"Many of these oils have a problem like a new variation of the week every week," says Dr. Zampella. "There is a new oil that someone is constantly trying on the skin, so there is not much data to say that this definitely works for this or that."

There are some oils that we know more about than others. he says. It has been shown, for example, that tea tree oil has some antibacterial and antifungal properties that may be useful in acne and seborrheic dermatitis, SELF, previously discussed . And rosehip oil is often touted as antioxidant .

Although the greatest benefit you could achieve by using an oil would be moisturizing, some oils are marketed as other benefits. But not every single oil product has been explored – and your skin is not likely to recommend tea tree oil or rosehip as a first-line treatment, for example, a salicylic acne medication or topical retinoid in clinical trials and they proved act in a particular formula.

Oils may appeal to some consumers because they are touted as " natural " or as more accessible, whatever a dermatologist has recommended. Of course, these are good reasons to use a product. However, when we talk about the treatment or treatment of specific skin diseases, there is almost always a product whose research or clinical trials are reviewed by other experts.

"Why should you choose an oil of unknown concentration (19459179)? Something if one had [use] something whose concentration is known? "Says Dr. Zampella. You do not necessarily know if it will be effective and you are not aware of the potential dangers of being applied to your skin.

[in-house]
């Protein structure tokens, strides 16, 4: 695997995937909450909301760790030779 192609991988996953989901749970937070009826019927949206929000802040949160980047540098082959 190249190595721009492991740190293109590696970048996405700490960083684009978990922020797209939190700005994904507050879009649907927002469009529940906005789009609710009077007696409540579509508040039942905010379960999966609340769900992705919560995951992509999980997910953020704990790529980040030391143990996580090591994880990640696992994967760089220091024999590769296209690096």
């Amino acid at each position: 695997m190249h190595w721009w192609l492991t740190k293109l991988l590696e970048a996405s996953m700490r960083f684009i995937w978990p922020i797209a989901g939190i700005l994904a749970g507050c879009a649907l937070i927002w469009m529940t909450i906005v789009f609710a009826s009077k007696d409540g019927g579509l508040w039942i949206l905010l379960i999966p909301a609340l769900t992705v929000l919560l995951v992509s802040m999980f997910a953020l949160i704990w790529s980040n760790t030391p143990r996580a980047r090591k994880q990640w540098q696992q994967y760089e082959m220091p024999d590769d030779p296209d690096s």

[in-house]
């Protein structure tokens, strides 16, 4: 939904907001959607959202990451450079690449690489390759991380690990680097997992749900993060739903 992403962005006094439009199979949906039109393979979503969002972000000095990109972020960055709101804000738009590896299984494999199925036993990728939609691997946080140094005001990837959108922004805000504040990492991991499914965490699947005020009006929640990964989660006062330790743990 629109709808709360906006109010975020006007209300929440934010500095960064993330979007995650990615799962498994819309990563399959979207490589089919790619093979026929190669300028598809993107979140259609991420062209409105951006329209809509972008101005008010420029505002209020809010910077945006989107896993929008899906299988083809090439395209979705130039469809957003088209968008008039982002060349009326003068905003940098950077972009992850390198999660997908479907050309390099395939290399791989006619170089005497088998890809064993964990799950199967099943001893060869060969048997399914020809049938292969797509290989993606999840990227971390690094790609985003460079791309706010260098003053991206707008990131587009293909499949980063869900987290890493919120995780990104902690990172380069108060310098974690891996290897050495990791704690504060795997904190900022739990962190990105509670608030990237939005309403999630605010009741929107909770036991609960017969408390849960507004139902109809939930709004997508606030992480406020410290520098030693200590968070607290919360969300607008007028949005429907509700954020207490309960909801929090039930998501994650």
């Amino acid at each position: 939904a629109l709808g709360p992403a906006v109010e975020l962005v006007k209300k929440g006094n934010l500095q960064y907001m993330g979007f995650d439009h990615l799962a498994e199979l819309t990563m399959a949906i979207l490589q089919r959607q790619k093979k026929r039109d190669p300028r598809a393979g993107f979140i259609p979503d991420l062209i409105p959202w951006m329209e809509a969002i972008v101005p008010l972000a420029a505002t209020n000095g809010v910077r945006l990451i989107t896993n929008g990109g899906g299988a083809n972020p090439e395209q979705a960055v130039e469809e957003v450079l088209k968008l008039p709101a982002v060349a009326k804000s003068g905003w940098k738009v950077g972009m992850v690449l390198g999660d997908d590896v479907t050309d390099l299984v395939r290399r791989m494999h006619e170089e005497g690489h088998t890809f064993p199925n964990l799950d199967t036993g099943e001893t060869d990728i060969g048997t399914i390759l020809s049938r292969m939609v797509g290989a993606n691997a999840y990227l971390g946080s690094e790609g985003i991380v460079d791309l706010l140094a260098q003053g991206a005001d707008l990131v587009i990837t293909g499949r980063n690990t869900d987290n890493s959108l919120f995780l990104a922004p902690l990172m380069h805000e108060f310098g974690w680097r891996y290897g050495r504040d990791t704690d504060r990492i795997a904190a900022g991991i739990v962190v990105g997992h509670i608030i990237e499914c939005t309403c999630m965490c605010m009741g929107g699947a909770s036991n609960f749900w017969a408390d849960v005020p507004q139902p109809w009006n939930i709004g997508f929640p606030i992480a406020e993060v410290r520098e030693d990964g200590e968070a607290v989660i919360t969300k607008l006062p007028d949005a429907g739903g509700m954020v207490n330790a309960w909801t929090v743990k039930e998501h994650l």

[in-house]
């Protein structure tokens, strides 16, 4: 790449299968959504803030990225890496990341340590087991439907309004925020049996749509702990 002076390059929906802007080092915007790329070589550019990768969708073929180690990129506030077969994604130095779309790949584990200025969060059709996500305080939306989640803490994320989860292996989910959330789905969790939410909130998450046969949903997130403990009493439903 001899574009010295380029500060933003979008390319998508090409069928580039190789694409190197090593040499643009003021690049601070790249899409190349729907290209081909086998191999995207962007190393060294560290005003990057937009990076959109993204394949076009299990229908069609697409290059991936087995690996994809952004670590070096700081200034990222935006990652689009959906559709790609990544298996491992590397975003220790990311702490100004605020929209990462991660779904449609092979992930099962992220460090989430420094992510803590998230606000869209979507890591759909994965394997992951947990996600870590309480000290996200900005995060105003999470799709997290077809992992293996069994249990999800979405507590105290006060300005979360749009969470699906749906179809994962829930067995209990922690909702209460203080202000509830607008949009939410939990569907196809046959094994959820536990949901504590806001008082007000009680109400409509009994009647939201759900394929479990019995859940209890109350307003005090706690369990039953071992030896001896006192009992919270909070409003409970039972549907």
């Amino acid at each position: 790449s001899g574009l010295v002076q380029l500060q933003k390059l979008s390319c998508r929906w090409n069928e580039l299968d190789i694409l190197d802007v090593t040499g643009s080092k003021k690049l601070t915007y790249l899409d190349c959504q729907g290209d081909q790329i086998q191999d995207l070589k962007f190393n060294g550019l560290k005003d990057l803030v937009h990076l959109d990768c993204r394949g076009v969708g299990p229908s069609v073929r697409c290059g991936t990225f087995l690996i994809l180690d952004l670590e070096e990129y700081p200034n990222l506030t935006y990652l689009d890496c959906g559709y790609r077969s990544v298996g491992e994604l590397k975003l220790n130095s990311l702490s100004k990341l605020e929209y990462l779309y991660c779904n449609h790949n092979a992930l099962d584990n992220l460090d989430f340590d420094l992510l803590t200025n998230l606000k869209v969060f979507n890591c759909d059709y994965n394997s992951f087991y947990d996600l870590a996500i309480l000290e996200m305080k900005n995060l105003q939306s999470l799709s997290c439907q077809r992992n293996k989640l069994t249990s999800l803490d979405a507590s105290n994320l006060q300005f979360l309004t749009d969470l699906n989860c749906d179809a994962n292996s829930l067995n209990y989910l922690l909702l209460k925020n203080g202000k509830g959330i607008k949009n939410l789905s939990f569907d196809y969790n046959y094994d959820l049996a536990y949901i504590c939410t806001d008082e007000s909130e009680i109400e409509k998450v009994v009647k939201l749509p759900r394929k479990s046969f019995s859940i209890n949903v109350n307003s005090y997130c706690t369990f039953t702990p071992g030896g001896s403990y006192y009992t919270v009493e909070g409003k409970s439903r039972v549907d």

"Because we are dealing with cosmetic products – not drugs – it is difficult to know which of the two The patient is actually getting her skin on and how she will react," says Dr. Hollmig. "This is especially important for oils that have been shown [certain products] to cause allergic skin reactions in a specific part of the population." ( the oil in the poison ivy causes its characteristic rash, says Dr. Zampella. Therefore, patients with sensitive skin or known allergies to botanical ingredients should be extra cautious when using an oil. As a reminder, just because something is natural does not mean that it is inherently safe.